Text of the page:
Other stories for this prompt

The button glared at her from the opposite side of the elevator. Her eyes were strained from staring at it. The harsh elevator light that made the button cool cold and hatefully professional. It made the emotions associated with the button written in neat braille and caps lock seem to be resolutely finite.

She had been standing in the elevator for too long now. It was now or never. She shook herself. Ignored the panic bubbling in her thoat, choking her, and clawing in her belly, and stood straight.

Her sweating hand pointed her slim finger straight, and she jerked...

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The acid was insanely potent this time. I was in my Halloween costume, dressed as a soldier of all things. This was no time for games. Shea was waiting for me in the basement, or maybe she was being gangraped by a pack of orthodox jewish gangsters, and waiting for me just the same. DOWN I pressed. DOWN goddamnit this is taking forever. Sitting in this elevator for what seems like an eternity. 12th floor. Man with dog. Hello dog. Why are you looking at me like that? Do I have something in my teeth. Oh, the skin is burned...

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I met my wife in an elevator, stuck between floors. We planned the rest of our lives while we waited for rescue. She wore plaid; me, my typical blue jeans and T-shirt. She was coming from work, me from school. I seem to recall it was something in her eyes. The way they watched me shift, the way they followed the movement of my lips as I explained why I was still single at 30. The deliveryman pretended not to notice us, and we thought that was the funniest thing. He stood under 5 feet tall, and for over 3...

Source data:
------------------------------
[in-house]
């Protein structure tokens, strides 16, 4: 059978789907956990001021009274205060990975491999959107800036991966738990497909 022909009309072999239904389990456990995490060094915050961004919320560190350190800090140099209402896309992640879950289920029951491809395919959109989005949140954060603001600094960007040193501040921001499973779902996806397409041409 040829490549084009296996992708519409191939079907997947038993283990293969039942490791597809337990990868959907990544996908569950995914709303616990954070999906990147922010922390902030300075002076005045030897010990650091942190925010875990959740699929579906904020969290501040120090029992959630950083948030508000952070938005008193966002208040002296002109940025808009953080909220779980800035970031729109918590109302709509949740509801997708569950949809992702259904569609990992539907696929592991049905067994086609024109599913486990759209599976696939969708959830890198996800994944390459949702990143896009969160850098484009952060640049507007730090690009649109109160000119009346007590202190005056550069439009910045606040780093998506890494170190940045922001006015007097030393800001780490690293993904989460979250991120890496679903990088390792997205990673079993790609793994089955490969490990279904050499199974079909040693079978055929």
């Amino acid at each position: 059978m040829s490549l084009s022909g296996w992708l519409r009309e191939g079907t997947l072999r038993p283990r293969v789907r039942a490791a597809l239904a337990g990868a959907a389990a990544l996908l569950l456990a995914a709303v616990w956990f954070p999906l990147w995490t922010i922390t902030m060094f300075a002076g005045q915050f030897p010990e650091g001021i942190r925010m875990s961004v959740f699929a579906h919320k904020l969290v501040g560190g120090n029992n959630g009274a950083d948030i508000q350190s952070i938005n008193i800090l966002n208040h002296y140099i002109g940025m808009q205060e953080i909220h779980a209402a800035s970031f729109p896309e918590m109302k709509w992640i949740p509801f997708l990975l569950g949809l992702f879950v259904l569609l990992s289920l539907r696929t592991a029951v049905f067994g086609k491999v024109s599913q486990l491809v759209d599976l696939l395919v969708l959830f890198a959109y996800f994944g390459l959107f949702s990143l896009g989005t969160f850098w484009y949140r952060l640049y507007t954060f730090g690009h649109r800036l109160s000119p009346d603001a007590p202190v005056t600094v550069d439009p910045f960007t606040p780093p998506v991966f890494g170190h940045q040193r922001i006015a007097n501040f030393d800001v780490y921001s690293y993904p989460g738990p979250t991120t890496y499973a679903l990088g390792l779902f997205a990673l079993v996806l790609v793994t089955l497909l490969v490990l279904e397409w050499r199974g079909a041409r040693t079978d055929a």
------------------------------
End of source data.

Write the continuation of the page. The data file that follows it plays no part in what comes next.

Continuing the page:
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A life of dots was all she'd known. At first it was the small dots that appeared in the corners of her vision on sunny days. Then those dots went away as the days grew dimmer.

The next dots were the tablets the doctors gave her to "slow the loss of function."

And ever since then, dots touching fingertips, bringing meaning, sometimes memory.

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I counted the Braille dots on the "DOWN" button for the 43rd time.

Then I counted them for the 44th time.

And the 45th time...

No longer satisfied with simply counting the dots themselves (there are always 18), I was now counting my counts, which, at least, were never the same, though always increasing.

Have you ever been stuck in an elevator? Neither have I. I am inexperienced with this. I don't know what I'm supposed to do while stuck in an elevator. I don't know what other people do when stuck in an elevator. I don't know what Jesus...

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The man in the yellow shirt entered the elevator and pressed the lowest button, which was marked 'B3'. The light next to the word 'DOWN' lit up, and down we went.

"Down?" I exclaimed in confusion. "I don't want to go down. I want to go up. I pressed 31. Why is the elevator obeying you and not me? I was here first."

"It likes me better," said the yellow-shirted man.

"Why would it like you? You're ugly looking and your shirt is stupid."

"How do you know what an elevator thinks is ugly? Maybe it likes my shirt."


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To push a button. Such a simple thing. But where would it take me?


But what will be waiting for me there? Is it a place I want to go?

I thought I had hit rock bottom, but when there seemed no lower place to go, the answer is this elevator.


But maybe Down is Up. The raised letters under my fingers promised escape and newness. In a life where everything is the same and without hope, any change can be good, right? Hope as a byproduct of fear.

Nothing to lose.


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About the prompt

Originally displayed on:
November 04, 2010


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